How to Spot Tiny White Bugs?

Here’s a rundown of how to easily spot these tiny white bugs and know for sure if your food items are contaminated:

  1. Grain mites leave brownish dust on their trail that can cause allergic reactions to both humans and pets.
  2. Contaminated food items may give off a minty smell, which is unusual for regular dry grains.
  3. Cooked food could taste muddy if you accidentally use infested flour in the recipe. Although you’ll likely kill said bugs once the food is subjected to heat for cooking, it will still have a strange taste in the end, which is not appetizing.

How to Get Rid of Tiny White Bugs?

Here are some tips to rid your kitchen and other areas around your house of these tiny white bugs:

  1. Clear out your pantry and throw out all expired and known contaminated food items
  2. Wash all areas with hot or warm soapy water, making sure to clean and wring out the rag after each use. Vacuum all cracks and crevices to ensure no bugs will be left hiding and reproducing in your pantry again.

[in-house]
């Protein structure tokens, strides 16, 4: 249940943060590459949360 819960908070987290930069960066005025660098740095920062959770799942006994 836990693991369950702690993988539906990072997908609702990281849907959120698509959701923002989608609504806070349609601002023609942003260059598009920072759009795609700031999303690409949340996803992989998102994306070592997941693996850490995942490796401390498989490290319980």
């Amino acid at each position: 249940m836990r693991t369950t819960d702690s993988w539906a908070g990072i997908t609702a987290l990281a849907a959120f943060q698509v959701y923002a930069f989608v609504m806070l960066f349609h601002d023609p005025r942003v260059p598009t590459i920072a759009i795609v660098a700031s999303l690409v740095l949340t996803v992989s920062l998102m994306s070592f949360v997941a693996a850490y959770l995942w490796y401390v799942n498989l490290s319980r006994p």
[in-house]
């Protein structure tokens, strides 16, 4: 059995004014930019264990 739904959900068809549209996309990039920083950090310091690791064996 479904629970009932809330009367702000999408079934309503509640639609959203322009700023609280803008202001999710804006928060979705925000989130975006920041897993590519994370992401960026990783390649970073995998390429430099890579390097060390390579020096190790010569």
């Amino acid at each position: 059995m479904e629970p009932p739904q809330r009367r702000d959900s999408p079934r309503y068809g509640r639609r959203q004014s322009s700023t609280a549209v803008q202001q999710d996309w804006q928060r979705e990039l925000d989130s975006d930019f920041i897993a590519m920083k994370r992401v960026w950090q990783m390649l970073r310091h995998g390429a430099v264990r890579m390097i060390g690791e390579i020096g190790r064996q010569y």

3. Get a humidifier, make sure your pantry is well lit, and use talcum powder in non-food areas to dry them out and prevent further mold growth.
  4. Consider transferring your food items in air-tight containers so that no moisture can seep in. it will not only be a welcome change and a cleaner look for your kitchen, but it can effectively lessen the possibility of another bug infestation.

There are no hard and fast rules when it comes to keeping your kitchen clean. In fact, there is a wide range of cleaning tools and products available for any bug infestation or other problem you may have in any part of your house. 

The key to keeping your kitchen free from these tiny white bugs is periodically cleaning. The areas used for food storage and even the underbelly of kitchen counters where water pipes are located. These areas are moist and humid, which are hot spots for pests. Making a few changes to organizing your kitchen is a simple way to prevent any further infestation from taking place.